When you now install a new version of Windows 10 (say Version 1511 from Version 1507), the same Windows.old folder will be created. The same 30-day rule applies.
If you are satisfied with your current version of Windows 10, you can remove Windows.old with Disk Cleanup. Run Disk Clean up (in Administrative Tools and select Clean up System Files. Allow this to run and complete and see if Windows.old has been removed.
Now, if Windows.old remains (sometimes it does and sometimes it does not), you can remove it in Safe Mode with Disk Cleanup in Safe Mode. This does work.
To start a Windows 10 Computer in Safe Mode, use msconfig.exe, Boot Tab, select Safe Mode and restart. Then run Disk Cleanup. Go back to msconfig.exe, Boot Tab, deselect Safe Mode and restart again, this time in Normal Mode.
“I do not like the bland white title bars” (Neither do I)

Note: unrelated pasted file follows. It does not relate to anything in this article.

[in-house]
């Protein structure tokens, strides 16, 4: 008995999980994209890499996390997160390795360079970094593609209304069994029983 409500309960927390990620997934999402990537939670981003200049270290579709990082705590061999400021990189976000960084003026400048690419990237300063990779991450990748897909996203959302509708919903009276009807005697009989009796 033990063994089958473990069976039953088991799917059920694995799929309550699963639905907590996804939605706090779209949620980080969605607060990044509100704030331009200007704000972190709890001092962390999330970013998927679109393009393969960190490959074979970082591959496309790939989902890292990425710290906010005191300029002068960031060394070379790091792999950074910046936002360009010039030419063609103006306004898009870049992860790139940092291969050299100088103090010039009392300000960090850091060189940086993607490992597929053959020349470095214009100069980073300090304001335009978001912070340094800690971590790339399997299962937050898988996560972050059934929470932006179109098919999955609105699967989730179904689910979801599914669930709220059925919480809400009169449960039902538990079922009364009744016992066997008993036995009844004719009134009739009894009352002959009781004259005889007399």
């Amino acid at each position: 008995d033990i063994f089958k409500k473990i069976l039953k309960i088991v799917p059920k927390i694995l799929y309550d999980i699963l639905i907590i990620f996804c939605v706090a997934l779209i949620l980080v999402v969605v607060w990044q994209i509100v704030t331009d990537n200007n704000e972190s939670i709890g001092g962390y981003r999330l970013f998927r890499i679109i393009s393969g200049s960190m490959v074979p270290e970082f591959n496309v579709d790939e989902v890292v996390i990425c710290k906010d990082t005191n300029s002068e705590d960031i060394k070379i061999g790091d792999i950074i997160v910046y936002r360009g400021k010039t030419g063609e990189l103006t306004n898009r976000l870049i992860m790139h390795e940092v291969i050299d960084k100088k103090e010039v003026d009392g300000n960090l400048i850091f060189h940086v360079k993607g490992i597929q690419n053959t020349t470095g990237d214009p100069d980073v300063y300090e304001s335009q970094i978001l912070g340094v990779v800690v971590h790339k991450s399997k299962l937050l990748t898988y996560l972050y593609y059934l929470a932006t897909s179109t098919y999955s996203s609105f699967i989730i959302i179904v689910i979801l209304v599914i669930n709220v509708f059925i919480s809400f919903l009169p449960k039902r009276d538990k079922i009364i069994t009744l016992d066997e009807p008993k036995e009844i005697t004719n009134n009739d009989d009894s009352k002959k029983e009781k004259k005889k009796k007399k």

Windows 10 Build 10240 (the first production build) offered no flexibility for title bars and later builds only offer limited flexibility and different themes such as black theme. Office 2016 offers a black theme as well.
I prefer, and I have, blue title bars. I found an article in Windows Central that allowed me to change accents, but when I tried to re-download the files, they are no longer available. 
With the help of Experts Exchange there is another article that you could try. Changing Windows colours is probably a moving target as Windows 10 evolves.

What applications does Windows 10 support?
As a general statement, all normal business and most homeowner activities are supported in Windows 10. There are exhaustive lists on the Microsoft Web Site of supported applications. Here is what I run on my Windows 10 machines:
Office Home and Business 2016 Subscription (all main Office applications)
Adobe Acrobat DC on one machine; Adobe Reader DC on the other.
QuickBooks Premier Accounting V2016
Hewlett Packard OfficeJet Pro 8610 networked printer
WinZip Pro Version 20.5
NCP Secure Entry Client VPN Application Version 10.10
iTunes Version 12.4
Skype Desktop Version 7.25
xPlorer2 Version 3.2 (Very Nice File Explorer)
Ultra-Edit Version 23 (world’s best text editor)
Sync Back Pro Version 7.6) to synchronize documents and files between machines
VMware Workstation Version 12